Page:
Analyze the gender roles of major characters in the series. Does Robert Jordan take a modern perspective on gender roles and place them into a high fantasy epic, or does he create protagonists that fill the gender roles of their culture within the novels? If the latter, then is the author offering a critique on modern gender roles? If the former, then is the author contriving to elevate the importance of certain roles in order to create a richer narrative that is more palatable for modern audiences? A starting point could be the first three novels of the series following: Rand, Perrin, Mat, Lan, Egwene, Nynaeve, Moiraine, and Elayne. How is the act of channeling used to affect gender roles? How do the prejudices against both men and women that can channel affect Andor for better or worse?
With the release of Spiderman, I keep hearing comments on how brilliant the narrative is. Do you think the back story of a narrative video game has to be compelling to play it? How much does it affect your enjoyment?
I think this is an interesting topic and one that has arisen a number of times here, but has never been fully discussed. The concept of narrative in gaming is very different due to its modular narrative, and we see that games with great reviews, awards and fan bases often have strong narratives. Yet we also have a myriad of popular, "blockbuster" games that don't even bother. So I agree how much narrative is needed? – SaraiMW1 day ago
Love the topic. I suggest looking at God of War 2018 as well. It's just begging to be compared to spider man PS4. Both are PS4 Exclusives, with iconic heroes, and deep/detailed backstories. Some would say both subvert our expectations of their established canon, ala a Kratos trying to raise a son/be a good father, and Spider Man not at the beginning of his career, Norman Osbourne Mayor, Mary Jane as a journalist. God of War has one of the most compelling stories from a game this year. – Sean Gadus1 day ago
Many modern movies that are marketed to kids like Pirates of the Caribbean and Maleficent try to portray the villain in a more positive light. I think an interesting article would talk about the genre of kids’ films and how villains have changed over the years. For example, Goonies and Disney’s Little Mermaid have clear, evil villains.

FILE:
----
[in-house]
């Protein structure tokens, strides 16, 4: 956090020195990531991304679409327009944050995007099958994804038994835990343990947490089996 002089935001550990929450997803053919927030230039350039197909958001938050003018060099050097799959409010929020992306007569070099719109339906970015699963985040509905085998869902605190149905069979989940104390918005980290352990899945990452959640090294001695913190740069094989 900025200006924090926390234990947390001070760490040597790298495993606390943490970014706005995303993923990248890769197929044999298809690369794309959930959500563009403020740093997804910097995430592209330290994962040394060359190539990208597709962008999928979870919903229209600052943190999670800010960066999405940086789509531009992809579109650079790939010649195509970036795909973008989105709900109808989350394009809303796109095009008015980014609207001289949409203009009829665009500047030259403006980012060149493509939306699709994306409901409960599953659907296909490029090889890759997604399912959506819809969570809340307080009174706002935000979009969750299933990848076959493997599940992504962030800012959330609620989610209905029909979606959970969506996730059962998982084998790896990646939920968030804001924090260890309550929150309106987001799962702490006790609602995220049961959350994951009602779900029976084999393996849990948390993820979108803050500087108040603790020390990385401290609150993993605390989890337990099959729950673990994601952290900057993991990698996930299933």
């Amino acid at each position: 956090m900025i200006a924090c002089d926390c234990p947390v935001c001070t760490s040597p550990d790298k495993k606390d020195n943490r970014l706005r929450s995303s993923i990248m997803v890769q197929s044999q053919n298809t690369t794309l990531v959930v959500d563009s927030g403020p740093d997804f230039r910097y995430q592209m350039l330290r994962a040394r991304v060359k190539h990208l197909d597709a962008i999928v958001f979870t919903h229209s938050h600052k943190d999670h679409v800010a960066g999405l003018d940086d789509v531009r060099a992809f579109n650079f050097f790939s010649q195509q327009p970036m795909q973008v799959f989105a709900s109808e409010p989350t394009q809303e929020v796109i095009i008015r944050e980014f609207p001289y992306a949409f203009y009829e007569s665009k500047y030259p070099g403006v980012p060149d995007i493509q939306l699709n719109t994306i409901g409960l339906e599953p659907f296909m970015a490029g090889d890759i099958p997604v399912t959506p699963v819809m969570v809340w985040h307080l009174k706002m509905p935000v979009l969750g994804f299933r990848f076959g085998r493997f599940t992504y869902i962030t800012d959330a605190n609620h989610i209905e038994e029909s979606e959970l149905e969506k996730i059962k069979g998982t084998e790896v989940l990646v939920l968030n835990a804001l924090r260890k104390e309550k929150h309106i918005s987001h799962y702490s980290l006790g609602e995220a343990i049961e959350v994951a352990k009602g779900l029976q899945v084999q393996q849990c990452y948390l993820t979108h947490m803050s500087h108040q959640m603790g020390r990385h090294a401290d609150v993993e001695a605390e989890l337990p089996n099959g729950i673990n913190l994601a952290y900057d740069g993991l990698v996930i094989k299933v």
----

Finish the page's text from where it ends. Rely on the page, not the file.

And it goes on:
Thank you for the help! I ended up clarifying the genre (removing the 80's reference) and focusing it a bit more. – tclaytor7 days ago
Are they "modern villains," or are they villains in "modern kids' movies"? Also might be nice to explore the apparent sanitization of movies targeted towards children over the last several decades. Do any characters ever die (murder, etc.) anymore, or does everyone end up talking about feelings by the end? – LaPlant05 days ago
it's also interesting to explore how villains may change with demographic. For example, it might be easier to present a villain in a child's movie as inherently evil, to better teach morals. Versus, villains for older audiences are presented as morally ambiguous and complicated, which makes them relatable to us. – vmainella3 days ago
The modernist period in literature saw a massive shift not only in the structural and generic elements of literature, but also in the thematic foci. One area that began to gain greater representation was the discussion of mental illness, especially through the lens of female authors. Great examples of this are Virginia Woolf’s ‘Mrs. Dalloway’, Janet Frame’s ‘Intensive Care’ and much more, Charlotte Gilman Perkins ‘The Yellow Wallpaper’ and more. We are almost 100 years on from these breaking edge works that helped shape a greater understanding of experiences of mental illness. The prompt I would suggest would be to look now at examples of contemporary fictional works that deal with mental illness and how those experiences and stories are creating new conversations.